In case anyone gets fed up with mince pies and Christmas TV we’ve got a bit of a challenge for all our members and friends. Can you tell what these two baby plaques signify? They are high on the wall of the sandwich bar at the beginning of the cul-de-sac that leads down to the SoG.
We’ve never noticed them before but they are fairly high up and we could be very unobservant!!
How long have they been here? What are they and do they have any meaning?
There is no prize and the answers won’t be published – because we just don”t know. But if anyone has a clue do feel free to let us know, because it has us stumped!!
The Genealogists’ Magazine is the flagship publication of the Society of Genealogists distributed free quarterly to all members. Here Else Churchill the Genealogist at the Society interviews Michael Gandy who has been the editor for the last ten years. Sign up to our mailing list below and get a free copy of this quality magazine
The Society has a FREE access area where anyone (you don’t need to be a member or day searcher) can get a session using some of the major genealogy websites such as Find My Past, Ancestry, Family Relatives, Origins and Documents Online from the National Archives. Our Community Officer is there to assist so whether a novice with a computer or at family history don’t be afraid to call and book a session. We don’t bite!!!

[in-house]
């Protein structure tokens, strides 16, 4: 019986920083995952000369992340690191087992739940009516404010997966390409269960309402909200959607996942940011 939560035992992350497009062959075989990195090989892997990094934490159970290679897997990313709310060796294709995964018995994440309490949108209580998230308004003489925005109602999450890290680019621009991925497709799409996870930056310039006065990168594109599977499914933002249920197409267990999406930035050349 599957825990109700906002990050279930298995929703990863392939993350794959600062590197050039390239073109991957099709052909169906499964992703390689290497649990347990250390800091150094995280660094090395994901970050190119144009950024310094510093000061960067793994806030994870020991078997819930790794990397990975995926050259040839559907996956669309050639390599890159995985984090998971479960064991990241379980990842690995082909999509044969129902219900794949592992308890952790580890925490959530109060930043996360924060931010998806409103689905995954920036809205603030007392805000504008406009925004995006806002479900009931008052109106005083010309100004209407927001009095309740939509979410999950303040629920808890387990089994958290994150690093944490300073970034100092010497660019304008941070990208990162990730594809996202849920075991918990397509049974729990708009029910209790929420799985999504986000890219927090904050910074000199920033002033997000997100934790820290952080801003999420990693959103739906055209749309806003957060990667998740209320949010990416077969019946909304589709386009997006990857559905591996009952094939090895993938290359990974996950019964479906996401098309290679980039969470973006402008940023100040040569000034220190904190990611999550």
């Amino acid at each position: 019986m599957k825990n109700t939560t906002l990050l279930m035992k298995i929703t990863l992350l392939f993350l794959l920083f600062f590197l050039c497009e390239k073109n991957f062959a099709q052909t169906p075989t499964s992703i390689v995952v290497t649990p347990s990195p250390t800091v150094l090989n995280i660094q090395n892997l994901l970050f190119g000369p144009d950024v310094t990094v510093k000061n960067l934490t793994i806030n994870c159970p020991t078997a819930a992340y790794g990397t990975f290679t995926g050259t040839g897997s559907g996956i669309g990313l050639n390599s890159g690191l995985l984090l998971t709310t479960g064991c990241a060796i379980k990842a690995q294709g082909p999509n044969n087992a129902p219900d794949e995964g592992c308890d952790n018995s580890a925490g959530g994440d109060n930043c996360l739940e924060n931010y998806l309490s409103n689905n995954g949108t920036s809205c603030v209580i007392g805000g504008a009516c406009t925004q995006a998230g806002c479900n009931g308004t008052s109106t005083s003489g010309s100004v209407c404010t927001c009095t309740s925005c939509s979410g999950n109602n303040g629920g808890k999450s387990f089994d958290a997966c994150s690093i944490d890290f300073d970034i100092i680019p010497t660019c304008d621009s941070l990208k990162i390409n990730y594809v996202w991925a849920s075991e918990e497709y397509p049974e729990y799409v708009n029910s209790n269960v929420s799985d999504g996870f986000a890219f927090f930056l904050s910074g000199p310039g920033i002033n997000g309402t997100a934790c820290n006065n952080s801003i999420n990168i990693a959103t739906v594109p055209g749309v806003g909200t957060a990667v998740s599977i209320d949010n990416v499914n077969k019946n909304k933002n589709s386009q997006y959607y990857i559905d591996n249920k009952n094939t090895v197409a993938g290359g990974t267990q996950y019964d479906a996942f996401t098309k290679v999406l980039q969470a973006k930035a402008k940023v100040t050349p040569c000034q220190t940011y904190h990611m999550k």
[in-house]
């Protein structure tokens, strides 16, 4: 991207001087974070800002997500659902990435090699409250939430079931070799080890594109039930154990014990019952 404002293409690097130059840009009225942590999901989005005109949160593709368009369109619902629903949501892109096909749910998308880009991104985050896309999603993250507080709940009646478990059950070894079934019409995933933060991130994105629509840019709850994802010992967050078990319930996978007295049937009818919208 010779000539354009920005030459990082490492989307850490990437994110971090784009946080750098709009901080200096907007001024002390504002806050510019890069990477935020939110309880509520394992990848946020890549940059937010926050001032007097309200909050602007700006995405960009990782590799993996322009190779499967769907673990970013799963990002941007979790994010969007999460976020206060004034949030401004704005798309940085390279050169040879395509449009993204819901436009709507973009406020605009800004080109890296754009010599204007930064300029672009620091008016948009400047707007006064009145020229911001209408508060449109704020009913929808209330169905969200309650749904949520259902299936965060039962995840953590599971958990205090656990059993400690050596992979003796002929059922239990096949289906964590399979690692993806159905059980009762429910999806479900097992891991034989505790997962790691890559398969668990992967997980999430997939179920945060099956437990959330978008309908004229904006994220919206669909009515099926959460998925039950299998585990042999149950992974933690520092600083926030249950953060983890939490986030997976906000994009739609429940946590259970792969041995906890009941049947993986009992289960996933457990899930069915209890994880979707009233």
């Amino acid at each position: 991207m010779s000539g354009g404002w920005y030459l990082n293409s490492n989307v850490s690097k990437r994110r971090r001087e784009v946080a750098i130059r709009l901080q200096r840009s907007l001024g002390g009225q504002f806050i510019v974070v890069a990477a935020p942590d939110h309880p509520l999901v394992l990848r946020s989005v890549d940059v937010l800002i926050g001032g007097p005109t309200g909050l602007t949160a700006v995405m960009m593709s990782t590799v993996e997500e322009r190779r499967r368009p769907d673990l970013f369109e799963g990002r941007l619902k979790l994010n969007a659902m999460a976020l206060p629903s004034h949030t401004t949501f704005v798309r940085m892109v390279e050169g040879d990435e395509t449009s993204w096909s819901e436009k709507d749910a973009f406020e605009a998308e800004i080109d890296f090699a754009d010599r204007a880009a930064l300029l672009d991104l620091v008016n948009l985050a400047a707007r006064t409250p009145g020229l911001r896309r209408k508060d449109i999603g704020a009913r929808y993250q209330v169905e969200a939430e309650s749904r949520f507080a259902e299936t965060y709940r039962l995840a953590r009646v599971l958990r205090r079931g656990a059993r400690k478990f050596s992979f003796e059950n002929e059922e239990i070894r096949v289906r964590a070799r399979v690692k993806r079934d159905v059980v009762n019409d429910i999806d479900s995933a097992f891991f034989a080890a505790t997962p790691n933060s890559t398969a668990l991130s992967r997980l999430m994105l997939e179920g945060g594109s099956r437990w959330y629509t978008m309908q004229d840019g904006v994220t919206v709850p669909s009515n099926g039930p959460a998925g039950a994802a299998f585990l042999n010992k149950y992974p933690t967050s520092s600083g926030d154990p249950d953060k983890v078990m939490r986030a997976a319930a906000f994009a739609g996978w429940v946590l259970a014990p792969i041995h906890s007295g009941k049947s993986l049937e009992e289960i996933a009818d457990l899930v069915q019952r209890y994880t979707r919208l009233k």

Did you know that the Society of Genealogists offers free advice and assistance with your family history and genealogy. Listen to Else Churchill the genealogy professional at the Society about what and when is available. Further details can be found on our website www.sog.org.uk. Why not subscribe to our blog and mailing list for all the latest information and news about happenings in our family history world not just in the UK but worldwide
A member of the Society of Genealogists explains to the Genealogy Officer why he joined the Society and how it has benefited him whilst researching his family history. They discuss the benefits of joining the Society of Genealogists and how it can be of use to anyone reseaching family history and genealogy in England, Scotland and Wales. See www.sog.org.uk for further details or the family history blog at www.societyofgenealogists.com
“Married Women’s Property Act established; allowing women to retain ownership of property after being married. Previously, property owned by women automatically became the property of her husband” 1882